Genetic risk and protective factors for the idiopathic inflammatory myopathies
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The idiopathic inflammatory myopathies, or myositis syndromes, are heterogeneous autoimmune diseases defined by chronic muscle inflammation of unknown cause. They likely develop after the interaction of genetic and environmental risk factors in the absence of protective factors. The known genetic risk and protective factors are common alleles at polymorphic immune response loci and vary depending on phenotype. Furthermore, genetic associations are stronger with phenotypes defined by clinical features and autoantibodies than with myositis patients as a whole. Genetic factors for myositis also vary by age of onset, ethnicity, and environmental exposure group. Of interest, risk genes for one phenotype are often protective for another, possibly explaining the mutual exclusivity of many myositis subgroups. International collaborations using genome-wide association studies are needed to identify additional genes, gene-gene, and gene-environment interactions, all of which have pathogenic, therapeutic, and preventative implications for these increasingly recognized disorders.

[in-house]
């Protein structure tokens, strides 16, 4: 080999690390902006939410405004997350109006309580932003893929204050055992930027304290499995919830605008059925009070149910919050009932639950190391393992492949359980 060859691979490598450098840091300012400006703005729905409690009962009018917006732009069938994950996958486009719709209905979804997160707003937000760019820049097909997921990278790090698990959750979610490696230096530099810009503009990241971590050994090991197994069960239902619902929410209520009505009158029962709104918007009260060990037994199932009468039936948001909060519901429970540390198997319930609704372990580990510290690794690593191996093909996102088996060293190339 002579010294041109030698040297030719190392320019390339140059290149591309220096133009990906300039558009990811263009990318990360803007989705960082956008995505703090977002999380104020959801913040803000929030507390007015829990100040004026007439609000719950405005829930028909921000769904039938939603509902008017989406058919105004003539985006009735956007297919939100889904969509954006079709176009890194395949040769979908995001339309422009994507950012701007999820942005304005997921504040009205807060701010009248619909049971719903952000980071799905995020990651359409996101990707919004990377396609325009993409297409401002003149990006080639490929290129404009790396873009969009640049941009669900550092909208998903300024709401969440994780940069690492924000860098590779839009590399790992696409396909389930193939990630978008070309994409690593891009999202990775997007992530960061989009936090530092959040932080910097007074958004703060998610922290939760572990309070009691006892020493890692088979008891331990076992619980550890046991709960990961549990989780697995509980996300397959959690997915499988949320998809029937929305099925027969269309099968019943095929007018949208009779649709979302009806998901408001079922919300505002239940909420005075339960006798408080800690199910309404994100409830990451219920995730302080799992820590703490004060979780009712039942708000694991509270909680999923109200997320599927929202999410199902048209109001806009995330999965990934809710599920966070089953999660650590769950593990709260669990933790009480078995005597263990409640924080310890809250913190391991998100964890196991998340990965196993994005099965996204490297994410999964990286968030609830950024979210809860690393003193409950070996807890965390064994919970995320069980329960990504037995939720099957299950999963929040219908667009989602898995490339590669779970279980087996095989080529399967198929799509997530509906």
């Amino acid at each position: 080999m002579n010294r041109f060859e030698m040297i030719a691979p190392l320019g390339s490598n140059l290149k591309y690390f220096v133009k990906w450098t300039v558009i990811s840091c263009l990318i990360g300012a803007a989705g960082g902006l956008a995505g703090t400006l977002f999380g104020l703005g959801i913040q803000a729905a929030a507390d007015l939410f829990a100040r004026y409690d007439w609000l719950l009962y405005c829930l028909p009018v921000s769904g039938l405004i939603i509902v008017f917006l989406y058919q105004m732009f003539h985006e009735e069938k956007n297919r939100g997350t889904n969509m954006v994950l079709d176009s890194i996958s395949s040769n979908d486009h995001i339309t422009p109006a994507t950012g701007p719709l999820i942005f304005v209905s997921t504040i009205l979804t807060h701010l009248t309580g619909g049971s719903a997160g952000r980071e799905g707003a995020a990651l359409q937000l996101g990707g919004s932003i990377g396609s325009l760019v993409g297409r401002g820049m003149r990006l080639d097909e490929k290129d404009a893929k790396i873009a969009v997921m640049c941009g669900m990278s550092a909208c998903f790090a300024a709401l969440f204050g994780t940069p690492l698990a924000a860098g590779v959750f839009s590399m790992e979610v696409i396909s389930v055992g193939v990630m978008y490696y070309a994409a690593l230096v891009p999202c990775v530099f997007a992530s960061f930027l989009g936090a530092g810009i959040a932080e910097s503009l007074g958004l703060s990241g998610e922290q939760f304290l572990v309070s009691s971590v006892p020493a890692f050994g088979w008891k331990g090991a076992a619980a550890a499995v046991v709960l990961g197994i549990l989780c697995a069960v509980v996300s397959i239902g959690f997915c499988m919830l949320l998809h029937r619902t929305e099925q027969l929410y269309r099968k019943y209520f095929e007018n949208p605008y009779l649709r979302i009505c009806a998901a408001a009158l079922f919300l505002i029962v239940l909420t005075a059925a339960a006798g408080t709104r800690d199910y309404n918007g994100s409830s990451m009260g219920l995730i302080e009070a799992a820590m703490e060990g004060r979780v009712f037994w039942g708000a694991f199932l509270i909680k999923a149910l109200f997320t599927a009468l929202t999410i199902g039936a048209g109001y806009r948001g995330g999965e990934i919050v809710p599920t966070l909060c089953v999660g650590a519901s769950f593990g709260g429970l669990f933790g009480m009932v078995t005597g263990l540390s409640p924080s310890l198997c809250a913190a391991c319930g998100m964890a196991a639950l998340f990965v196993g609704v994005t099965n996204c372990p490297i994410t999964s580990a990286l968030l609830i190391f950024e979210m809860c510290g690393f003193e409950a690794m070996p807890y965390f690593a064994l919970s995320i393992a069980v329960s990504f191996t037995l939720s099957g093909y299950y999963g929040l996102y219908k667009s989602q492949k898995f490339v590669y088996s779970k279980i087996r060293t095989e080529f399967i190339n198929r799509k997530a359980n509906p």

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- Genetic risk and protective factors for the idiopathic inflammatory myopathies
Current Rheumatology Reports
Volume 11, Issue 4 , pp 287-294
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